The hotel has several types of rooms, some facing the pool and others not, but they are all very cool. Plus, it feels like it’s never crowded (and it was!) there’s plenty of silence and privacy. Instead of cement or tiled floor, it has sand from the beach, so that all the time it gives you a feeling of relaxation and freedom, as if you were at the beach all day. During our stay we wanted to try different cabins, and we loved them all! It also has two swimming pools, one of which is more spectacular.

This area is ideal for kite surfing, as there are not many waves and the wind is quite strong. Xavi made the first steps of his life here. There are many hotels that offer kitesurfing courses or other activities such as dancing, you just have to search and even if your hotel does not offer activities, the neighboring hotel may offer them and they will welcome you without problems. We booked the kitesurfing at a little stop on the beach, next to the Sherazade Hotel, and Raquel was also able to book several hours of Afrodance with a private teacher who came from Stone Town. If you want to feel Africa in your veins, dance their notes!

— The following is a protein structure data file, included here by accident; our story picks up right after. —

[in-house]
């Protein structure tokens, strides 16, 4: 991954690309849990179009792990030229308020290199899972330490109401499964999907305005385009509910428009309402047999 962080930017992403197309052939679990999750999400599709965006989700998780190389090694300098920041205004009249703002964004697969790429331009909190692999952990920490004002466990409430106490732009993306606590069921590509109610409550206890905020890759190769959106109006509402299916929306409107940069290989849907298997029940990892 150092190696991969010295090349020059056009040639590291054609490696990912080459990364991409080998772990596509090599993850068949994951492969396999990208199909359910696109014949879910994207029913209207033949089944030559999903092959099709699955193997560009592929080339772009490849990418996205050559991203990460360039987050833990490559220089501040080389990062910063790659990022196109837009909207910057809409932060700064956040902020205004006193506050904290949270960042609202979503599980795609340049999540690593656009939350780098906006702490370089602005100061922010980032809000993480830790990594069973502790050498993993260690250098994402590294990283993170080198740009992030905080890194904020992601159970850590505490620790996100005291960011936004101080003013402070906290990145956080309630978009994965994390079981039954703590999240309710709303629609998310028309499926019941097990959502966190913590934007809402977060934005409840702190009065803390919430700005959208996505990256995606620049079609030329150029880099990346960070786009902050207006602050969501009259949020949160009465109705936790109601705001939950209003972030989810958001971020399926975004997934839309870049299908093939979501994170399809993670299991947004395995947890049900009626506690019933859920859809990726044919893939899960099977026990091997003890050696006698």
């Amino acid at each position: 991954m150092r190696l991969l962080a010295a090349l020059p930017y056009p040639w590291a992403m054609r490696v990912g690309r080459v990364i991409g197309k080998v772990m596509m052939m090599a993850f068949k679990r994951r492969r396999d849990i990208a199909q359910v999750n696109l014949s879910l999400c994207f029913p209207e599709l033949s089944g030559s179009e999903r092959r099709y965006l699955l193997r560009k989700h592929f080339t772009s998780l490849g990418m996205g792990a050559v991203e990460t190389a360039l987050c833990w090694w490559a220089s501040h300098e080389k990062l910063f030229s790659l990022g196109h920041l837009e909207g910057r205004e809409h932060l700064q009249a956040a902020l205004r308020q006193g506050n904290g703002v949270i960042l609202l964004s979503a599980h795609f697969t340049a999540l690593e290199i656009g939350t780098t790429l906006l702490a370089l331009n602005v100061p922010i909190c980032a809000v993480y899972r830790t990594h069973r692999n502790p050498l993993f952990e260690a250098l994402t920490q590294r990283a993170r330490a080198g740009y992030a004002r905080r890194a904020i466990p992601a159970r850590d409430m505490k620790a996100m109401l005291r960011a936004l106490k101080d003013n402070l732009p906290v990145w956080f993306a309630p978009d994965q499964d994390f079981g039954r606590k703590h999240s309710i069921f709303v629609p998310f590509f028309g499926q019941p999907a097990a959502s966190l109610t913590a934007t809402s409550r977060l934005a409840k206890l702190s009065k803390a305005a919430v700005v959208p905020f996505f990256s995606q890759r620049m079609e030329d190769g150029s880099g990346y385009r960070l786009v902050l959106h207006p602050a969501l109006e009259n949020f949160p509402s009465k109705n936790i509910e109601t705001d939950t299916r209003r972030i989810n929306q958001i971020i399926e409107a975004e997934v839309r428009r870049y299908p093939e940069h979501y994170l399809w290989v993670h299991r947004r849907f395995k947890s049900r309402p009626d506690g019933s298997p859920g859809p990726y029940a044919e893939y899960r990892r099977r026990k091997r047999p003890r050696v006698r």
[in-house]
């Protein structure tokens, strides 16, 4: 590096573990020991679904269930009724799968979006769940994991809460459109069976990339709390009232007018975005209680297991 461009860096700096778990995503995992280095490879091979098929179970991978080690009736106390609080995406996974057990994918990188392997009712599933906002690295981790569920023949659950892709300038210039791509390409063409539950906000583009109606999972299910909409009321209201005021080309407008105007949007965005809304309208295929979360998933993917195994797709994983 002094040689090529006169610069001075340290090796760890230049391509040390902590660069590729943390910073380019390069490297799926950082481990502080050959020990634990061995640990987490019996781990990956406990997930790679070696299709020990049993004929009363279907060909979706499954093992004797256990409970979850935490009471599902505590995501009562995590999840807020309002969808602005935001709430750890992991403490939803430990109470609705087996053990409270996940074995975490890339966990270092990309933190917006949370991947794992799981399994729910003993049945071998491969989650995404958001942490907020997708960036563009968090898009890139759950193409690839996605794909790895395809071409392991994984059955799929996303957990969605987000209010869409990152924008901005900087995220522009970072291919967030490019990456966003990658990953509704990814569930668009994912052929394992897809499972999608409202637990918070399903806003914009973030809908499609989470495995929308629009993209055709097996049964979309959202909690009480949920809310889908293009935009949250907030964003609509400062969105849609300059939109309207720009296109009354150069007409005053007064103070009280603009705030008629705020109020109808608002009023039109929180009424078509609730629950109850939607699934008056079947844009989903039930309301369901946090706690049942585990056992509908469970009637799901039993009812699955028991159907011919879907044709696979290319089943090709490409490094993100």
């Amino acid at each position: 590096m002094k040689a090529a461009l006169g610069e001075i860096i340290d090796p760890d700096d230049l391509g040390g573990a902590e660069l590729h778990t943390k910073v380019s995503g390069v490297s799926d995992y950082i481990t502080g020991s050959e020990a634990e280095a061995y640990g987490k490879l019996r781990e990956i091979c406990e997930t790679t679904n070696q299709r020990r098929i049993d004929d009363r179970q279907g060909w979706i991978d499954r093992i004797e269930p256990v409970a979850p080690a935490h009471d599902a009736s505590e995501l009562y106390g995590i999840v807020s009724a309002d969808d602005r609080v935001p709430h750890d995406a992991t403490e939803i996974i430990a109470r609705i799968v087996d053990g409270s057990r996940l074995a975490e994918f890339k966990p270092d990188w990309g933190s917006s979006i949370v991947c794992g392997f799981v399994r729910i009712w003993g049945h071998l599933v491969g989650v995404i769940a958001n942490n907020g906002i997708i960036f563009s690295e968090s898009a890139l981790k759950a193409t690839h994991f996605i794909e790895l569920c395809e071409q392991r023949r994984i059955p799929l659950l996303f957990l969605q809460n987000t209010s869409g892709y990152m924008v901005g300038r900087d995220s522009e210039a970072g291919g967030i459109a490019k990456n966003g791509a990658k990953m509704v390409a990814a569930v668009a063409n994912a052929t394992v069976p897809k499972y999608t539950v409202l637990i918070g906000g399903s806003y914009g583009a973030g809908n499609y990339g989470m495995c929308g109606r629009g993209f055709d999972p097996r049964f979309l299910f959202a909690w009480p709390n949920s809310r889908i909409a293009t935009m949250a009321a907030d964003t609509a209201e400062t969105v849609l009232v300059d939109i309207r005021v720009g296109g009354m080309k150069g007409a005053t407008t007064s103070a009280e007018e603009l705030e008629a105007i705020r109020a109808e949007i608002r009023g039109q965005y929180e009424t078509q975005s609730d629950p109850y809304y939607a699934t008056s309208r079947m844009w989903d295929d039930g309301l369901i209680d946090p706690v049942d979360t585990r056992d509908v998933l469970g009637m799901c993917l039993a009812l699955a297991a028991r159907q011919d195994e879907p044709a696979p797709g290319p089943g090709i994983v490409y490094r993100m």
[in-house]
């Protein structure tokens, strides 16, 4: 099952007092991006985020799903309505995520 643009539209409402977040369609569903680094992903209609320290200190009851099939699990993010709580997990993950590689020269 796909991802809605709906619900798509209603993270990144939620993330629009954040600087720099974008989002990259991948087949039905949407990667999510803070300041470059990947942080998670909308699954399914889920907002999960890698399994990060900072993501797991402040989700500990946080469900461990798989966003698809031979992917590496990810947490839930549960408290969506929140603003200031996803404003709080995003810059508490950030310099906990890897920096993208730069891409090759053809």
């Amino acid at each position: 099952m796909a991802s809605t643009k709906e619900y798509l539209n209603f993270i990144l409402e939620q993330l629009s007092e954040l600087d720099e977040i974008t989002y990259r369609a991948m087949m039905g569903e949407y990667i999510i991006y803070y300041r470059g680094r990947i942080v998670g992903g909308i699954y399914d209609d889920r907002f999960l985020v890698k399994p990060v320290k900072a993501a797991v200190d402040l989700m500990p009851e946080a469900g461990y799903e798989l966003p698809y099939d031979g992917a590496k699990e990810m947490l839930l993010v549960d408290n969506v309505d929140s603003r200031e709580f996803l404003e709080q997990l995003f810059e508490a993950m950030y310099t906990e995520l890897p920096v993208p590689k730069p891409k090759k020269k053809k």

Since we did not want to leave the Mwezi Boutique Resort, and we still had more days left, we decided to extend our stay and rent a car to visit the rest of the island. Normally, we go on the road and book accommodation wherever we go. But the connection with the Mwezi and his team was such that we decided to have it as our base camp and discover the island in a different way.

Another tip in Jambiani: visit some of the natural caves. We went first to Kuza Cave, but we found a queue, and although the girl told us that it was quite clear of people downstairs, she actually meant that there were about 20 people. We felt that paying $10 for something that looked very touristy was not worth it.

But we looked on the map, and found another one, the Swahili Cave, and went there. We ran into a super nice guy, first he showed us the cave to see if we wanted to stay (that’s appreciated!) and told us it was all ours. The surprise? We realized we were only carrying money for one! It was $8.00, and we told him to go to the hotel and back, and he wouldn’t let us. He told us it was our lucky day, and not to worry. These things that happen while traveling, and bring a smile back to your face. We were totally alone for an hour. We asked him for his phone number to go afrodancing one night, as he told us there was a local party at the Red Monkey Bar. We wanted to see him again and give him the money, and we wrote to him, but in the end it didn’t come up, and he told us to forget it, enjoy the island and come back. That’s how Tanzanians are. We did go to the bar, and we recommend it 100%: authentic local nightlife, rhythm in the veins, and styles that Raquel could not stop analyzing. We enjoyed your art a lot!